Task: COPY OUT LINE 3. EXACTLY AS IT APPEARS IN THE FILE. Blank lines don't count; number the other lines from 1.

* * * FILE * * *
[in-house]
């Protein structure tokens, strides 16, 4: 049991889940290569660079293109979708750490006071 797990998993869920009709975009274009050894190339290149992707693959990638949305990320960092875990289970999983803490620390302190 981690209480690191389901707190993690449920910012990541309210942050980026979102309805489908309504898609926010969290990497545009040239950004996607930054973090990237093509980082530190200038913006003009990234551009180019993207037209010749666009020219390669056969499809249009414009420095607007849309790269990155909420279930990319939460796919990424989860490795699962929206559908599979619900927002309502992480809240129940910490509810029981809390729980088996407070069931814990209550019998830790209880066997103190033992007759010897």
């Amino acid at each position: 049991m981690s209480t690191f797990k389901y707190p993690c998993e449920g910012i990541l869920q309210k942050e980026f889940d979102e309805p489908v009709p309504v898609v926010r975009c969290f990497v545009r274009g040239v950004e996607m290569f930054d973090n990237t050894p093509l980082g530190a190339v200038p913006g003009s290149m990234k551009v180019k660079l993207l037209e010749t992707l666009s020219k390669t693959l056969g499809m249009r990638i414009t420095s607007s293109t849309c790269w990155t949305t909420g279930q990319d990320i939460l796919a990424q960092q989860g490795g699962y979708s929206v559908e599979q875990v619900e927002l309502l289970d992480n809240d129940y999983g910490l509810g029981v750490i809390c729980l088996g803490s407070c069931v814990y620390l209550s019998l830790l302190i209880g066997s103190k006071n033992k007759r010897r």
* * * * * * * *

């Amino acid at each position: 049991m981690s209480t690191f797990k389901y707190p993690c998993e449920g910012i990541l869920q309210k942050e980026f889940d979102e309805p489908v009709p309504v898609v926010r975009c969290f990497v545009r274009g040239v950004e996607m290569f930054d973090n990237t050894p093509l980082g530190a190339v200038p913006g003009s290149m990234k551009v180019k660079l993207l037209e010749t992707l666009s020219k390669t693959l056969g499809m249009r990638i414009t420095s607007s293109t849309c790269w990155t949305t909420g279930q990319d990320i939460l796919a990424q960092q989860g490795g699962y979708s929206v559908e599979q875990v619900e927002l309502l289970d992480n809240d129940y999983g910490l509810g029981v750490i809390c729980l088996g803490s407070c069931v814990y620390l209550s019998l830790l302190i209880g066997s103190k006071n033992k007759r010897r």